Supplemental Appropriations Act, 2019
This bill provides fiscal year 2019 supplemental appropriations to several federal departments and agencies for expenses related to the consequences of recent wildfires, hurricanes, volcanos, earthquakes, typhoons and other natural disasters.
The funding provided by this bill is designated as emergency spending, which is exempt from discretionary spending limits and other budget enforcement rules.
The bill includes appropriations for the following:
- Department of Agriculture
- Department of Commerce
- Department of Justice
- Department of Defense
- U.S. Army Corps of Engineers
- Department of the Interior
- Department of Energy
- U.S. Coast Guard
- Environmental Protection Agency
- Forest Service
- Department of Health and Human Services
- Department of Labor
- Department of Education
- Government Accountability Office
- Department of Veterans Affairs
- Department of Transportation
- Department of Housing and Urban Development
Congress finalized and passed a disaster-aid package to help states devastated by hurricanes, wildfires and floods. The action comes 236 days after Florida’s Panhandle was ravaged by Hurricane Michael and after the start of the 2019 hurricane season. Commissioner Nicole “Nikki” Fried offered the following statement:
“As hurricane season starts and an unprecedented wildfire threat looms in the Florida Panhandle, this disaster recovery is long-overdue — but, better late than never. I’m thankful that the Panhandle communities will finally be on the path to recovery. The well-being of communities who lost everything in disasters like Hurricane Michael should have never been held up in partisan battles. I appreciate the Florida Congressional Delegation’s efforts to get this done, and look forward to working with Secretary Purdue to ensure all of Florida’s agriculture stakeholders get the help they need to replant, recover and get back on their feet.”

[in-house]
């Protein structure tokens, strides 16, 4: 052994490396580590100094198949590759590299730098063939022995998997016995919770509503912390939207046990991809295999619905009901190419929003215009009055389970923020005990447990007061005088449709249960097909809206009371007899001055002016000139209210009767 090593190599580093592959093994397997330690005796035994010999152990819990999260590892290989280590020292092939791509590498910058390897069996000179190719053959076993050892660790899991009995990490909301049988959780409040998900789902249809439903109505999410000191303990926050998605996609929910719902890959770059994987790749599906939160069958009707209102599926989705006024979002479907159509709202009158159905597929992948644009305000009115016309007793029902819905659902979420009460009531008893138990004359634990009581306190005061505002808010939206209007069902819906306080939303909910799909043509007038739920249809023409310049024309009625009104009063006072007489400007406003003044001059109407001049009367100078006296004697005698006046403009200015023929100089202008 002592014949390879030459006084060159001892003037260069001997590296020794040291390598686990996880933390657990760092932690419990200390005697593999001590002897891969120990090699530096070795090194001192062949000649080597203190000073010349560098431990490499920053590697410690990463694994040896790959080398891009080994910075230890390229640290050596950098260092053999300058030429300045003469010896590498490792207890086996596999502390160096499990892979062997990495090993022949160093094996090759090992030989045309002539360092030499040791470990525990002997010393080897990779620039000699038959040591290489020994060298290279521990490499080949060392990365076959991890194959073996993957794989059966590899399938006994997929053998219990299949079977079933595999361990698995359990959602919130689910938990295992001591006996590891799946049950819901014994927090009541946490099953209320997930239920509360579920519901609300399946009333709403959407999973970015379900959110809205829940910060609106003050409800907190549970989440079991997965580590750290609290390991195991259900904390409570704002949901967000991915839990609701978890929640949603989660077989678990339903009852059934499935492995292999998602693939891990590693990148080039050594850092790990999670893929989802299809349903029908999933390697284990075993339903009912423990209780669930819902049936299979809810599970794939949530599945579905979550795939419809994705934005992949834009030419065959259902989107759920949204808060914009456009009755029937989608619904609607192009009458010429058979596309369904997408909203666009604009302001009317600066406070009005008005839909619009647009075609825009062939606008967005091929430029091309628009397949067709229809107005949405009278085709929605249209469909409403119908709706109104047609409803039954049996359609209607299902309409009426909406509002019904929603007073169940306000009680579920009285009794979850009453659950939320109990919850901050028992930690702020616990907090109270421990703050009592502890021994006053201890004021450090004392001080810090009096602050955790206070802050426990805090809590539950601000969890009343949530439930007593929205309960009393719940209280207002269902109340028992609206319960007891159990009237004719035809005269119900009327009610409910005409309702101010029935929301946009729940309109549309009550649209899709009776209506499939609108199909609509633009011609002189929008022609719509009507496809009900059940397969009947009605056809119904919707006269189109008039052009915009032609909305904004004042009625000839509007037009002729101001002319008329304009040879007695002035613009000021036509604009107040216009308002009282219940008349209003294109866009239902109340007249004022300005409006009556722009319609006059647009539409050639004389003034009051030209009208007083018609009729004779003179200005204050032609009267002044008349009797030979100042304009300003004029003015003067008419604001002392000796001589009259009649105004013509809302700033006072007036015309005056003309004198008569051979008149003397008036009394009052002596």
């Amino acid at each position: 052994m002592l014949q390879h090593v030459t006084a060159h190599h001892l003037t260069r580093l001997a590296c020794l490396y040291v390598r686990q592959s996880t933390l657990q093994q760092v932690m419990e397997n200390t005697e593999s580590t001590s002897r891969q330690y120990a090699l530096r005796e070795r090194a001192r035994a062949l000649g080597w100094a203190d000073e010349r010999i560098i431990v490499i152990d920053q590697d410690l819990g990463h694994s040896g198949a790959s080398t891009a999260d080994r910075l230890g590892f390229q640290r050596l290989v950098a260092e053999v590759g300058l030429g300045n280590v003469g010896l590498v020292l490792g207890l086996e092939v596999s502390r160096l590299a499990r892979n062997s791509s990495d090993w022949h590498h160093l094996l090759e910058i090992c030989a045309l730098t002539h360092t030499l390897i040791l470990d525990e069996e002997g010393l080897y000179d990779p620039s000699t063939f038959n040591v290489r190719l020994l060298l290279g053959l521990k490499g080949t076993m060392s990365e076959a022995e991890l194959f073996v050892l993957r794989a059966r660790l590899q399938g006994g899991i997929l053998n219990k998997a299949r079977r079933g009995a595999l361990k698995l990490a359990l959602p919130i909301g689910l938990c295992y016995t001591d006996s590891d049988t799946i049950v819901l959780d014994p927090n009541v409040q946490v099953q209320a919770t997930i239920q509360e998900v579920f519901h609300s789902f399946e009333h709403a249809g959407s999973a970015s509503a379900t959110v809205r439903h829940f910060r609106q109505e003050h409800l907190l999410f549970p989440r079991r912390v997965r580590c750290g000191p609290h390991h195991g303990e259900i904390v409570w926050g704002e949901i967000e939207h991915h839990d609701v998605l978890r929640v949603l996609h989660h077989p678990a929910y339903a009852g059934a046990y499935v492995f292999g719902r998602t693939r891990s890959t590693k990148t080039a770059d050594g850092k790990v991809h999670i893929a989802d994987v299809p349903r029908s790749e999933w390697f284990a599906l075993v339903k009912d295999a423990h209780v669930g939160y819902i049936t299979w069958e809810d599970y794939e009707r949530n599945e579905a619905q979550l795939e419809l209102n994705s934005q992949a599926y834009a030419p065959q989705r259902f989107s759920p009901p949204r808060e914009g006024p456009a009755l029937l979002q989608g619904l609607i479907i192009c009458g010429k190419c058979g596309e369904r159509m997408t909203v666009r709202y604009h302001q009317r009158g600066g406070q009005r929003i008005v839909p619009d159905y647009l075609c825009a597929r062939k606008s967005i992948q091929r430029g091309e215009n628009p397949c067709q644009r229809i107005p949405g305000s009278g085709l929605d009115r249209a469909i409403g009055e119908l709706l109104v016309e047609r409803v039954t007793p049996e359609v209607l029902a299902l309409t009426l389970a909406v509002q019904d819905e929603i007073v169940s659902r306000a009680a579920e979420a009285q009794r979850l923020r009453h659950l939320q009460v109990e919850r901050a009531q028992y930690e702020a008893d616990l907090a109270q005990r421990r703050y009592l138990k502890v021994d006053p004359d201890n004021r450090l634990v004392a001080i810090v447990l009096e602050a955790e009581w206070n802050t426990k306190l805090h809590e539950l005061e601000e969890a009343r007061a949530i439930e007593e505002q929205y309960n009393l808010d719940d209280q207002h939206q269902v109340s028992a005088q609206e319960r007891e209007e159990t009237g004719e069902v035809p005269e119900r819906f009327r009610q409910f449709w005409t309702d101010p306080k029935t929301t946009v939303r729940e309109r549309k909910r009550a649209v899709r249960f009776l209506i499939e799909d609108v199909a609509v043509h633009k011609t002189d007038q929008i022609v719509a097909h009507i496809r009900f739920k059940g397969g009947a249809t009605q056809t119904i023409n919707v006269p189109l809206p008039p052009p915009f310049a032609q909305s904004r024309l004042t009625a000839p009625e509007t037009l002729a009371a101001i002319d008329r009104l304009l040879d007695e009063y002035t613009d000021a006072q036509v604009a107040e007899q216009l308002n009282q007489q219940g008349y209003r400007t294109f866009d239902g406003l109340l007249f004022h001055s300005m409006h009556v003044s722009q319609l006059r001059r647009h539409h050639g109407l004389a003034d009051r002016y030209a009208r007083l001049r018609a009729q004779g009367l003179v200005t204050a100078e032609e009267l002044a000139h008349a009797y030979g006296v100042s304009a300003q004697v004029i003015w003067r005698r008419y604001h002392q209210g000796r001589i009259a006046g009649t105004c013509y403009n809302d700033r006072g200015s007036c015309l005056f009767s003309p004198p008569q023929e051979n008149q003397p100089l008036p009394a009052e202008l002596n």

Today’s action follows Commissioner Fried’s three visits to Congress to advocate for Hurricane Michael recovery aid. Hurricane Michael is the third-strongest storm to ever strike North America. The 161-mph hurricane devastated 3 million acres of Florida forests and left behind 72 million tons of downed trees, causing a $1.3 billion blow to Florida agriculture and creating a wildfire threat 10 times higher than normal.
Georgia Agriculture Commissioner Gary W. Black issued the following statement on the passage of the disaster-relief bill.
“We are relieved to finally say a bipartisan disaster-relief package is on its way to President Trump’s desk, and our Georgia farmers will finally get much needed aid from historic devastation. We look forward to working with USDA to determine implementation of the funds allotted to Georgia farmers.”
The Georgia Cotton Commission would like to thank its partners in Congress for the recent passage of disaster assistance and President Trump for his announcement of a revamped trade assistance package for farmers affected by adverse market conditions caused by ongoing trade negotiations between the United States and various foreign nations. A big thank you goes out to the members of Georgia’s congressional delegation for keeping this issue at the forefront of political discussions despite the length of time it took for their colleagues to act on it.
“These funds do not just help farmers devastated by Hurricane Michael, but also our rural communities that depend on agriculture for their economic sustainability,” said Bart Davis, a cotton farmer from Colquitt County. “Furthermore, this legislation goes to farmers and rural communities in states all over the country affected by recent natural disasters,” he added.
While disaster legislation still requires presidential signature, the commission is hopeful that President Trump will sign this act and hopes USDA will enact this program quickly so that struggling producers can pay off bridge loans and other financing that may be needed to close out the 2018 crop year. Details have not been fully released on either of these programs.